Did you Know?Boxelder bugs are distasteful to birds and chickens. Many insects that are bright orange are typically bad tasting or toxic to predators.
Boxelder Bugs – Orange bugs collecting on house
Boxelder bugs are commonly found on boxelder and maple trees, though they also feed on other hosts and their fruit.
The body of the adult stage is black with an orange outline. However, the nymphal stage shows more orange. They feed on fruits of host trees and can cause a “catface” distortion. They become most obvious in the fall when they begin to find an overwintering spot in homes. They aggregate in large groups within and on sides of houses.
Adults overwinter in dry areas that are protected from winter conditions such as attics, ceiling corners, voids, and other areas in houses and buildings. As temperatures warm, adults begin to seek out boxelder trees to lay their eggs. Nymphs feed on seeds and as they get bigger, move to other tree parts like leaves, flowers, and fruits. This generation will eventually reach adulthood and lay eggs, which will hatch, develop and become the overwintering generation.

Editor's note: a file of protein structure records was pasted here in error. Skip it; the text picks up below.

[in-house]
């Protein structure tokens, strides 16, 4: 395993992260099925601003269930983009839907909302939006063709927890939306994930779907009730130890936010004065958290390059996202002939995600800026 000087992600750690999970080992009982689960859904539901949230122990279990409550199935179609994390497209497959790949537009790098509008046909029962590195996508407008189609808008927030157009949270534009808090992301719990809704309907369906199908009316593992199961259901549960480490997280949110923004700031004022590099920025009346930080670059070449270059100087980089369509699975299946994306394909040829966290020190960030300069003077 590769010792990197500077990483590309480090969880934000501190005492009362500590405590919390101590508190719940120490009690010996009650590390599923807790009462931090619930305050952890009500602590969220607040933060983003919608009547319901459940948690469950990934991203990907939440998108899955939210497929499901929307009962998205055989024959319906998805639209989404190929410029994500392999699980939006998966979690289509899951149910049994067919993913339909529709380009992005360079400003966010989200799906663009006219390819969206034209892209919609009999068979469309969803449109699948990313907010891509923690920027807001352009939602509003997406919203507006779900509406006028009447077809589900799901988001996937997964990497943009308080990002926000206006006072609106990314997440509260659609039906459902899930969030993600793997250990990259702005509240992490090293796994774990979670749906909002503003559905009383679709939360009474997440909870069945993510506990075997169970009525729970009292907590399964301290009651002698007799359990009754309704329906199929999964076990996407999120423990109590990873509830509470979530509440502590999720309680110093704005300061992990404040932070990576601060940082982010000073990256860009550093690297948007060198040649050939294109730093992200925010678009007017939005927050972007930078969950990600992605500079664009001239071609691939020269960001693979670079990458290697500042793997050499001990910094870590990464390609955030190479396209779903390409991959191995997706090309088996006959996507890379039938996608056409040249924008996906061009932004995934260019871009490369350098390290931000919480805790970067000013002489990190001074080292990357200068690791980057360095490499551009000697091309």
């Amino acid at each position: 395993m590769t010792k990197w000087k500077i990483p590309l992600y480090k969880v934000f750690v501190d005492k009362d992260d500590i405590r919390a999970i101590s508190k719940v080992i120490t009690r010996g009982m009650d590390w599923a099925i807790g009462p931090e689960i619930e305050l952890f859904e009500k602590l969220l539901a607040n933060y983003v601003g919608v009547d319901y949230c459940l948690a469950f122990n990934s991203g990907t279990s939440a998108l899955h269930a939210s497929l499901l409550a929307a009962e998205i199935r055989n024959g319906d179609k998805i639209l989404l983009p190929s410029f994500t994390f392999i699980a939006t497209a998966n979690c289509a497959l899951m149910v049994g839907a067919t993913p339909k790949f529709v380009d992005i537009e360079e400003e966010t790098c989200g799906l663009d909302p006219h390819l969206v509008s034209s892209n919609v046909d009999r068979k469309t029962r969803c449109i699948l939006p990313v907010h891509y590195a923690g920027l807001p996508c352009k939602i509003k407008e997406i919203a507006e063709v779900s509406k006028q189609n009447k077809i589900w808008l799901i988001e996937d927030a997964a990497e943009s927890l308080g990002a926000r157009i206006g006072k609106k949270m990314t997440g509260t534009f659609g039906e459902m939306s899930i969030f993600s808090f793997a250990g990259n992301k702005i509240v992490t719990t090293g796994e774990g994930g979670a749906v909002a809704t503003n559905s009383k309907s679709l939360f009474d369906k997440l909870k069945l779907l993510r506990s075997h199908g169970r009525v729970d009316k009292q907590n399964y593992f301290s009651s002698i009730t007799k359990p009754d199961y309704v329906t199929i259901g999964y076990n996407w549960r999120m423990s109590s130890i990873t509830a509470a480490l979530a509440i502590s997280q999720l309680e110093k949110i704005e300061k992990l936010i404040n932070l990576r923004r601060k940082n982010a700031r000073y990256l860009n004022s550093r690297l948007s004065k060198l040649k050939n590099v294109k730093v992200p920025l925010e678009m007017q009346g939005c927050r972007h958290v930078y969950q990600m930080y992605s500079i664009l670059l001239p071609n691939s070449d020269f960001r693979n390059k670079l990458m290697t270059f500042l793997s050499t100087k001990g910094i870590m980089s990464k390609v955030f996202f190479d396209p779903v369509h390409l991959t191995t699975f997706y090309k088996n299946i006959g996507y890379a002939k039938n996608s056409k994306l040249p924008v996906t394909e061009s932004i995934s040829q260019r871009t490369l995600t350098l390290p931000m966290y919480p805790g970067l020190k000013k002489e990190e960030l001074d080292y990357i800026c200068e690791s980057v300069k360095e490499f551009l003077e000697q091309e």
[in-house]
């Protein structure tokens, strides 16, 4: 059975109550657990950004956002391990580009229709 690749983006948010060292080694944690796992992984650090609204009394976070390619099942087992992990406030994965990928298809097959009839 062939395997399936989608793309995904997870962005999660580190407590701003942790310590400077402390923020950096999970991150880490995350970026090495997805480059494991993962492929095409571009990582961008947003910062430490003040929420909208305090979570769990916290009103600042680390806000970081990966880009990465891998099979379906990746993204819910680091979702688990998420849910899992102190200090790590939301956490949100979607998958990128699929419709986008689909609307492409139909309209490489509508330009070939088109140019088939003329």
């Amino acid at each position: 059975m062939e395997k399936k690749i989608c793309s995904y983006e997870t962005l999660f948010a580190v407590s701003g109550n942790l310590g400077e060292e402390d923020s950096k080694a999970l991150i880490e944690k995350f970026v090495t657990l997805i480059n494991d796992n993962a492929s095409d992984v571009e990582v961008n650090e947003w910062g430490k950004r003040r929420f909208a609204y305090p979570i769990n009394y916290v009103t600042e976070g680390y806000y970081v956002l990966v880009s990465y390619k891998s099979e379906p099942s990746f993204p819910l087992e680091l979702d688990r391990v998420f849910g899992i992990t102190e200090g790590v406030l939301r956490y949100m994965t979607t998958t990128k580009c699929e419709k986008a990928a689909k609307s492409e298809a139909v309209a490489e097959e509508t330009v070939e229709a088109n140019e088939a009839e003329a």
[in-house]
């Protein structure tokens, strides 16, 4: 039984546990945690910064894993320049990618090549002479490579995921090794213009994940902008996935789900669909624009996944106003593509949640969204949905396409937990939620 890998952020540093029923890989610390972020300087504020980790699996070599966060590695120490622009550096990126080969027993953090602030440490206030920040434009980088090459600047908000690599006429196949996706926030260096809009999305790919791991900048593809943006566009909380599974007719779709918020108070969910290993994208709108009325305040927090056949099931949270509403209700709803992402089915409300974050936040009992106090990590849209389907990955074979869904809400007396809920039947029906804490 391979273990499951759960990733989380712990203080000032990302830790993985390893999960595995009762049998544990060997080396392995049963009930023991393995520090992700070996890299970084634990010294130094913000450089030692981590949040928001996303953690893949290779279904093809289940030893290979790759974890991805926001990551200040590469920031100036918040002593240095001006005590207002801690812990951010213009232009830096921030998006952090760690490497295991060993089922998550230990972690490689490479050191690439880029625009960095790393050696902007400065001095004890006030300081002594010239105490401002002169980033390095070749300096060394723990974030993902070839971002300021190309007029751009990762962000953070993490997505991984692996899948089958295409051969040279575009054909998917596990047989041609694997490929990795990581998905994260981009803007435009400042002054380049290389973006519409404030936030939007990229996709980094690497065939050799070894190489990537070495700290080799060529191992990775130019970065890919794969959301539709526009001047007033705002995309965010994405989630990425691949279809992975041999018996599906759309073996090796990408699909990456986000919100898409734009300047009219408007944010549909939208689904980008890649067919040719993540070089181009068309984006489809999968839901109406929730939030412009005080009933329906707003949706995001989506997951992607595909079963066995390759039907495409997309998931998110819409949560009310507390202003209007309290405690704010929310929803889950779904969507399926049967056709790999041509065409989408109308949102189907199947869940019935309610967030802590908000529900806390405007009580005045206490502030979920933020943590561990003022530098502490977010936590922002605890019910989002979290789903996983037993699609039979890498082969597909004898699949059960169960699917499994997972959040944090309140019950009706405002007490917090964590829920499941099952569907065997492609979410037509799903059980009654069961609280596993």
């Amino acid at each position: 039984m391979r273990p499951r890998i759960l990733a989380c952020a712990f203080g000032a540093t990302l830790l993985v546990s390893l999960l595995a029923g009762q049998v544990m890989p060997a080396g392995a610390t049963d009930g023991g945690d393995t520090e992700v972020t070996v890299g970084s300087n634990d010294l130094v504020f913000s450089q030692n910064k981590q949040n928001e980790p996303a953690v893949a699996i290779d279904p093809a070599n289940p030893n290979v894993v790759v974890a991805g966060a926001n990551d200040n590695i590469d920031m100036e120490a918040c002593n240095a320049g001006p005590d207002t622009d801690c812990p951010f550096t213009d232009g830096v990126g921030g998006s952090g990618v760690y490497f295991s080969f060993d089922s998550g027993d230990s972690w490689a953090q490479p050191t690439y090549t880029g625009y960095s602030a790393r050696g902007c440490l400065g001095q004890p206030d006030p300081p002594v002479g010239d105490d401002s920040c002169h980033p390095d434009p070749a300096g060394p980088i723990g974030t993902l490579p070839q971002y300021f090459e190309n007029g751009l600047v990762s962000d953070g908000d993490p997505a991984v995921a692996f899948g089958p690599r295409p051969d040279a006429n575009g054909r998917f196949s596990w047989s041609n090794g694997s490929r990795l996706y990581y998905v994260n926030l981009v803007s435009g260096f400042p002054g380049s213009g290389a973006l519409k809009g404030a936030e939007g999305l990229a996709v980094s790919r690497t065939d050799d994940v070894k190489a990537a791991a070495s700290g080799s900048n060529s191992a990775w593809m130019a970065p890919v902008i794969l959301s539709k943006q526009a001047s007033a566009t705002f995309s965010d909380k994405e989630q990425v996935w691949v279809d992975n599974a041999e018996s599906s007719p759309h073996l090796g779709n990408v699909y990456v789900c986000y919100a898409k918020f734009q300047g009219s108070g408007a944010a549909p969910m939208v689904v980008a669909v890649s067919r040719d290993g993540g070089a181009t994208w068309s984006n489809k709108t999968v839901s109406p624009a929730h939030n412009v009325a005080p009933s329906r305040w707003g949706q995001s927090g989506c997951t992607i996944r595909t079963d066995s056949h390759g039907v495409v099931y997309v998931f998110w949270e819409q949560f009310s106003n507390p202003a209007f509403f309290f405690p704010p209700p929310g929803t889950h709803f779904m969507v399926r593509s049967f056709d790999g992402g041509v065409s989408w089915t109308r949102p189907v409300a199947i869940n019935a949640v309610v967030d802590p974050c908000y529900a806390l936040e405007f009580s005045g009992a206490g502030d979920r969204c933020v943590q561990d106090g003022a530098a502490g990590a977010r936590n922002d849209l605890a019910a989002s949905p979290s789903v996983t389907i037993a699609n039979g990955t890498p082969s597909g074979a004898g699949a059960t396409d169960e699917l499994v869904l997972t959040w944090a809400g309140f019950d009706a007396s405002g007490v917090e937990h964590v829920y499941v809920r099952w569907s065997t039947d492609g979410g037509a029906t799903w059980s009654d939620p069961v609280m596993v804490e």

Damage to trees is minimal. Adults and nymphs feed on seeds, fruit, flowers, and leaves. The main issue with these pests is their overwintering habits. They can travel hundreds of yards from boxelder trees to reach a house or building. Often times, they’ll be observed in groups on the sides of houses as well as within houses and buildings.
Because they do not cause extensive damage to trees, there are not a lot of management recommendations for boxelder bugs. Keep in mind, that boxelder bugs prefer the sunny side of building and houses. There are perimeter sprays that can deter individuals from collecting on your house or building.